Wizard of Oz – Press

Review: The Wizard Of Oz, New Earswick Musical Society, Joseph Rowntree Theatre, York.

10 November 2004

THE wonderful Wizard Of Oz never fails to endear itself to another generation. Last night, there were children aplenty in a busy, bustling first-night house, all wishing to join Dorothy as she followed the Yellow Brick Road to the Emerald City. That yellow colour scheme had spread even to the programme: a bright idea!

You know the story, we all know the story of Dorothy (Nicola Pittman), the Kansas farm girl with the spangling red slippers, who is transported to Oz in a whirling, spiralling tornado, here depicted by the spinning of the farmhouse. Not before she has had time to sing Over The Rainb-ow, wide and innocent of eye and pure of singing voice, leading the ensemble in a spirited reprise.

Bang! The Good Witch (Marie Butler) makes an entrance as loud as Friday’s (and Saturday’s and Sunday’s fireworks), whereupon Dorothy encounters the Munchkins, led by Paul Bradley’s eye-catching Munchkin Mayor. Gareth Cheesman, in his first appearance for New Earswick and indeed his musical debut, takes to the stage like a duck to water, immediately humorous and warm as the stumbling Scarecrow.

This is not, however, a show only for the young ones. Director Ann McCreadie casts New Earswick stalwart Alan Rome as the Tinman, and his experience is a useful glue to bond all around him together. How he enjoys himself singing If Only I Had A Heart.

The pick of Dorothy’s three co-travellers is Steve Padfield’s Cowardly Lion. His coming timing is a delight, he uses the stage with aplomb and his voice has humorous notes to it. He gets funnier as the show progresses.

Carol Richardson’s Wicked Witch Of The West pierces the air like a screech owl with her withering laugh, Colin Dearlove’s Wizard Of Oz is suitably wizened, and Don Pears and his orchestra bring plenty of bounce to the score. Robert Readman’s scenery is one of his more basic designs, but that leaves the magic to Pittman and Padfield in particular.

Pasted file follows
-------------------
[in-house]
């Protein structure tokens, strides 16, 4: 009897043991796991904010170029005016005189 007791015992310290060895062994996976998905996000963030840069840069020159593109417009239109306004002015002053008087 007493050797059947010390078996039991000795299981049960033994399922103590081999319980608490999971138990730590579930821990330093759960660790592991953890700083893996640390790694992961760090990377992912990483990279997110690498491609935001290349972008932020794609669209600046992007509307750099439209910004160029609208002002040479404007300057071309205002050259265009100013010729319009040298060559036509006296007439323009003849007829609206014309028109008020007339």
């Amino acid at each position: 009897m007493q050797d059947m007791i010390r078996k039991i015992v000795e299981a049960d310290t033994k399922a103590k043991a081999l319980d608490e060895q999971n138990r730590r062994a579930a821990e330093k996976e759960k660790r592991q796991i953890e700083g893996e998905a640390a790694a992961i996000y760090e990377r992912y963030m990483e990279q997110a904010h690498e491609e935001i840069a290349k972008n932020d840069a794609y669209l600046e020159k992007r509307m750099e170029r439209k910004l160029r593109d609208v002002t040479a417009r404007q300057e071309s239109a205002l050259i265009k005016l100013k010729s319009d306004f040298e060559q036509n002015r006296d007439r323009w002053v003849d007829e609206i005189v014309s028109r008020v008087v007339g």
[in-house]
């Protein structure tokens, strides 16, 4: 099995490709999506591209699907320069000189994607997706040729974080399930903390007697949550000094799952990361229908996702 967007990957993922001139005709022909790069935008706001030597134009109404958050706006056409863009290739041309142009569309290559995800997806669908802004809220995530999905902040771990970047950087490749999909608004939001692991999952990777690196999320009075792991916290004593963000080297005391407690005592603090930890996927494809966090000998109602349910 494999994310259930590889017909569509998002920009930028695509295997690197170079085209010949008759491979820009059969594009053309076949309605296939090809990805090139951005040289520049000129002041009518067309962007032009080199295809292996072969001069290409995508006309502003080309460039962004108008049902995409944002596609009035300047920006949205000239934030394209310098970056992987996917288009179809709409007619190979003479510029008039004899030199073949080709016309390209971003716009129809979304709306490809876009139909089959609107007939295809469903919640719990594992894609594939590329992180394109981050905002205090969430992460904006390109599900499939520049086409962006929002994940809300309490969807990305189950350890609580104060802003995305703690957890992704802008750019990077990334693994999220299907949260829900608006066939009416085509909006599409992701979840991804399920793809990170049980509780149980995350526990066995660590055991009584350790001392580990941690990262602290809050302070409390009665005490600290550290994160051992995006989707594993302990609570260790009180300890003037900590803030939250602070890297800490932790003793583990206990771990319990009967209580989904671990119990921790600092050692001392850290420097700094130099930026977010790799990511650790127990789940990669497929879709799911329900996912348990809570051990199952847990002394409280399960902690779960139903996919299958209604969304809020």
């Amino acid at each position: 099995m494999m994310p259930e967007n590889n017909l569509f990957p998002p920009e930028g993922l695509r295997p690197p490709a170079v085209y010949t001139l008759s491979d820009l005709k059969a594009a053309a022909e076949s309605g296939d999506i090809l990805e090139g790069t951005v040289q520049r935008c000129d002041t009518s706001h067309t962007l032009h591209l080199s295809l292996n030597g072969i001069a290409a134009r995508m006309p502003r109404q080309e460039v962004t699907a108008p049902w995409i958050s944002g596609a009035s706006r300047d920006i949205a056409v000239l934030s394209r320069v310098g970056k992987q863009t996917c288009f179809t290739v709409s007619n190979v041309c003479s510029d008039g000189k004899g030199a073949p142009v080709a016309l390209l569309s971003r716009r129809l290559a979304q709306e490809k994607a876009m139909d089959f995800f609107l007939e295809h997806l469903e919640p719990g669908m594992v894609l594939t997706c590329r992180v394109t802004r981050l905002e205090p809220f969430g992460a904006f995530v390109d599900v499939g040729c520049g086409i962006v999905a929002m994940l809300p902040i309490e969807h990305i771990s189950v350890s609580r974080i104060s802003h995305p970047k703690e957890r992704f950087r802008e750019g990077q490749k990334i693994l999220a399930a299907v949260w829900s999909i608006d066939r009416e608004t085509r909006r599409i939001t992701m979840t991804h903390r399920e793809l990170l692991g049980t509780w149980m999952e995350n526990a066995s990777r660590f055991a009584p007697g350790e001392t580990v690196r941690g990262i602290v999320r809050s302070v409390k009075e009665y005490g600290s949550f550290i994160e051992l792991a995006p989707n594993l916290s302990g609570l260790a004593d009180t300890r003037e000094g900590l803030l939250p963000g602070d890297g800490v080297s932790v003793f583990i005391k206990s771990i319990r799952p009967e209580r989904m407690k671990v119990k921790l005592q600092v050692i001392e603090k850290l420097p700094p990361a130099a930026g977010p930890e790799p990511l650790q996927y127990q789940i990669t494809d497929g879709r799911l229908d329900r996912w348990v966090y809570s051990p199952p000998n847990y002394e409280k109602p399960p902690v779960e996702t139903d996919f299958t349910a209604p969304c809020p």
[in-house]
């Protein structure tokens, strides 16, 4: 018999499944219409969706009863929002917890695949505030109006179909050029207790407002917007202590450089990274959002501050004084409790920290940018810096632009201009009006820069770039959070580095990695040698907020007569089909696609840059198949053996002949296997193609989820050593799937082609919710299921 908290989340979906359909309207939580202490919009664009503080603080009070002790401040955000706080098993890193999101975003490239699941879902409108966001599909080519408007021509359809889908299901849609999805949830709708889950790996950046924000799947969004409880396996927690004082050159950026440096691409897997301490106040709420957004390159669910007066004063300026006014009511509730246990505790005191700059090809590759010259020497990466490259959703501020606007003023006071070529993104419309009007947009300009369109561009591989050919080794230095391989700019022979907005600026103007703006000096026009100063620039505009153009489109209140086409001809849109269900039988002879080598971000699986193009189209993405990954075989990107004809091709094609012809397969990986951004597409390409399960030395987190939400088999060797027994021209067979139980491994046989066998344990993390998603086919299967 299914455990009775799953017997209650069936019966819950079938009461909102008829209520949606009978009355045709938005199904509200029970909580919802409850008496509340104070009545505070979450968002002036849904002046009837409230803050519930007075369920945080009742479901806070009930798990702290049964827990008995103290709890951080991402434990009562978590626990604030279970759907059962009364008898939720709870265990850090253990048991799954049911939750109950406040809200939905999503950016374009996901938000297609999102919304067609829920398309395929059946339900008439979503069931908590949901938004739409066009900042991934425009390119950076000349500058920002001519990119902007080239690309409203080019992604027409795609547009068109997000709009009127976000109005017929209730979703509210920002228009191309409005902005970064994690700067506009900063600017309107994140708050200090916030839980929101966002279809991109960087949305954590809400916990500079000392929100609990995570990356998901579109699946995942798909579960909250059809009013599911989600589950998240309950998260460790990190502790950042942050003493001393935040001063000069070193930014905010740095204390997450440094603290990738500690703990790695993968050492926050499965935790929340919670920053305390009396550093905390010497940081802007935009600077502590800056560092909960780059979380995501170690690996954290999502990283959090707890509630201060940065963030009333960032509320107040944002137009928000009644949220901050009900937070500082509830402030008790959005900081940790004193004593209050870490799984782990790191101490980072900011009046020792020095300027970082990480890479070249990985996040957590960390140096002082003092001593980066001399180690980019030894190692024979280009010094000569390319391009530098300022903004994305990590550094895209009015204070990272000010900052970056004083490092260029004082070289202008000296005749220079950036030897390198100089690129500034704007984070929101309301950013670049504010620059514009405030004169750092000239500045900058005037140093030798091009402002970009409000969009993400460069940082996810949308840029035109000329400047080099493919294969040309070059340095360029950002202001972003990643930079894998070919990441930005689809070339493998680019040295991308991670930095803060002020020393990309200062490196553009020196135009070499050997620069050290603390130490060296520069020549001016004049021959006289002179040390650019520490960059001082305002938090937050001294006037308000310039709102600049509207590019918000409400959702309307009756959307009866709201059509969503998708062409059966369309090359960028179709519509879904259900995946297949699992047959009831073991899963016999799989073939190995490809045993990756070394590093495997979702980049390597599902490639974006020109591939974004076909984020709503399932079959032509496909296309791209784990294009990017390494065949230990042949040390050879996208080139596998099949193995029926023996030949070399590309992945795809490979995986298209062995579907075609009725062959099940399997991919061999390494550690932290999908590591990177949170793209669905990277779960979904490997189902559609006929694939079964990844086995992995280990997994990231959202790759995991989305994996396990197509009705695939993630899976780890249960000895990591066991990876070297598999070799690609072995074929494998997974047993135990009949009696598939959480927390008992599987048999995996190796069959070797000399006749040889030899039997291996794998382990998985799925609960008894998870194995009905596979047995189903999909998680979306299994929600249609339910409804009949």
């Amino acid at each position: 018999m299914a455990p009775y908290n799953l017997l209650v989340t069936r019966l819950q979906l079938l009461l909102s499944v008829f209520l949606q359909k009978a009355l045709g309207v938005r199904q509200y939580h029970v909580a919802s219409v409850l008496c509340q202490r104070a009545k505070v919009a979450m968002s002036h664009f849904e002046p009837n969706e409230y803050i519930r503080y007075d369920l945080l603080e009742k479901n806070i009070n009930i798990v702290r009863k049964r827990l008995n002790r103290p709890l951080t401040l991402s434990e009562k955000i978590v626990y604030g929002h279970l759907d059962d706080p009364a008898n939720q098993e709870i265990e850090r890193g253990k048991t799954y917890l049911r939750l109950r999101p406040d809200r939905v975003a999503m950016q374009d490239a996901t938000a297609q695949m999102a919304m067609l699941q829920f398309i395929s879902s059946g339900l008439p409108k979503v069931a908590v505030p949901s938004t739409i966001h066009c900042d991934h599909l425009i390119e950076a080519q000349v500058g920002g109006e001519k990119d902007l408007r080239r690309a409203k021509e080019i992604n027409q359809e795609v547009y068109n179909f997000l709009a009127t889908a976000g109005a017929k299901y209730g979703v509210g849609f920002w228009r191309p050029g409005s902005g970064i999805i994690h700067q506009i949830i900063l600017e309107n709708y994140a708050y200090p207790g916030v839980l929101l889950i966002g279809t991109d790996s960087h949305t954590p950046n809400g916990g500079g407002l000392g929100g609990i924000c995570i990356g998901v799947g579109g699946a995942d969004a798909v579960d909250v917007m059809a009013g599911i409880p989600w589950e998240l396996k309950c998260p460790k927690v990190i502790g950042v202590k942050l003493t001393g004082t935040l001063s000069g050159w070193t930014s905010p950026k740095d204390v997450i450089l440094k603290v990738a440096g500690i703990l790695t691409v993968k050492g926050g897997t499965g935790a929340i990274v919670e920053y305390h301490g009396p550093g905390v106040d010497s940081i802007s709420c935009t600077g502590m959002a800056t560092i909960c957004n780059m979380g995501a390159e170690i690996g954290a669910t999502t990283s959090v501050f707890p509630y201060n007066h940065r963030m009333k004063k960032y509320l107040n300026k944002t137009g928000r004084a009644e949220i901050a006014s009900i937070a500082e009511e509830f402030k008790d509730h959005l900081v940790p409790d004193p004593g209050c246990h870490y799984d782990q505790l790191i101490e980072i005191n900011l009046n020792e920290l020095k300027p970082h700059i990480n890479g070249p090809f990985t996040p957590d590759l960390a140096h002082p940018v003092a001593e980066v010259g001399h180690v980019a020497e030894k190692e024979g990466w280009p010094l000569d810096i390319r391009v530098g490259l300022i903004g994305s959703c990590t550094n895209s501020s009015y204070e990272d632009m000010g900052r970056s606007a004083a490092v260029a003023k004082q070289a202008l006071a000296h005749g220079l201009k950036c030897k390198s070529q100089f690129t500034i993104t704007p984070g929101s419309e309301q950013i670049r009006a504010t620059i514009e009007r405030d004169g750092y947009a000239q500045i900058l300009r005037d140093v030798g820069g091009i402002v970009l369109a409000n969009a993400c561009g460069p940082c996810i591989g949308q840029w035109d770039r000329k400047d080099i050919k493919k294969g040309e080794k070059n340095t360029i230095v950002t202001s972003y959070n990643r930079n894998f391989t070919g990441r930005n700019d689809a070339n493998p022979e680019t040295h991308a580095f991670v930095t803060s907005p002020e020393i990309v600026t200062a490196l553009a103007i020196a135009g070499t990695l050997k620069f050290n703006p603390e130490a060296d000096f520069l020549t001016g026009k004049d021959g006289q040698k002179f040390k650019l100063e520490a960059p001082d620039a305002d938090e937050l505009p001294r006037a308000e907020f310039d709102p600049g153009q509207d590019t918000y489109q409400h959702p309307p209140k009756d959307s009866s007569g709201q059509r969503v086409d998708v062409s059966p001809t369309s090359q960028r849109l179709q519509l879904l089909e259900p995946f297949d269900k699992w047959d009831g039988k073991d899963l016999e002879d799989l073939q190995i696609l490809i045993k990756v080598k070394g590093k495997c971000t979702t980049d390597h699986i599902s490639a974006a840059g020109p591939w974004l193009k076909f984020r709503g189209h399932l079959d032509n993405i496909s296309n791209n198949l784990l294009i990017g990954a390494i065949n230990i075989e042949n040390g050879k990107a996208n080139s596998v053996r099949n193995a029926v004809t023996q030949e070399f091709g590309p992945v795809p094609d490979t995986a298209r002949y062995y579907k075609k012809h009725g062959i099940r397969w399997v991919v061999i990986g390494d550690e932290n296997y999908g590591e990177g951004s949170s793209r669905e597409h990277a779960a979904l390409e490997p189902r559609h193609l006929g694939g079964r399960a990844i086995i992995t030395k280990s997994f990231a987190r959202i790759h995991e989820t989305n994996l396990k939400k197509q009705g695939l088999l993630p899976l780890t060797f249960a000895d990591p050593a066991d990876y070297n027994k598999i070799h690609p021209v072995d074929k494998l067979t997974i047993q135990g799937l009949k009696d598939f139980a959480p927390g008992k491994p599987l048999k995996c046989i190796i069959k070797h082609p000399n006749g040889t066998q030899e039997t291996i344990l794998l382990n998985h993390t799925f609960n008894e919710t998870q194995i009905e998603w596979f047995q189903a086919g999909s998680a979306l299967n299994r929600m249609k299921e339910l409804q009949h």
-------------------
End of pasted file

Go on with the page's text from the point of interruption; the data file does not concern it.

Friday, 5 November 2004


 

Preview: The Wizard Of Oz, New Earswick Musical Society, November 9 to 13
Just A Quickie with… Gareth Cheeseman, The Scarecrow in New Earswick Musical Society’s The Wizard Of Oz.

Will this be your first appearance on stage?

“I’ve been on stage once before but that was in a concert.”

Are you originally from York?

“No. I come from Rugby. I came to York because of the university and I stayed because I liked it here, which is the best of reasons. Also, there are plenty of activities to become involved in.”

For instance?

“Well, I’m a musician. I’ve played viola in various orchestras.”

So, your musical background will be useful in your first venture with New Earswick Musical Society?

“Yes, and I’m enjoying it. It’s a new experience for me. Teamwork is essential, just as it is in orchestral playing, where you have to be aware of what’s happening around you to produce an ensemble effect.”

How do you feel about appearing on stage with children? There are 21 Munchkins; aren’t you afraid of falling over them?

“Ha! Most of my role involves falling over! After all, I’m only a scarecrow, remember, and you don’t expect a scarecrow to be very steady on his feet. I’ve just got to make sure none of them is in the vicinity when I topple over.”

You’re quite tall. Do you think they might be a little in awe of you?

“Never. It’s the other way round. I’m amazed how confident they all seem to be. They’re so lively and so interested; and they’re not slow to tell me if I’ve made even the slightest mistake.”

So you don’t agree with that old adage: “never act with children”.

“What? And miss out on all the fun. Never!”

The Wizard Of Oz, New Earswick Musical Society, November 9 to 13, 7.30pm. Friday and Saturday performances are virtually sold out.

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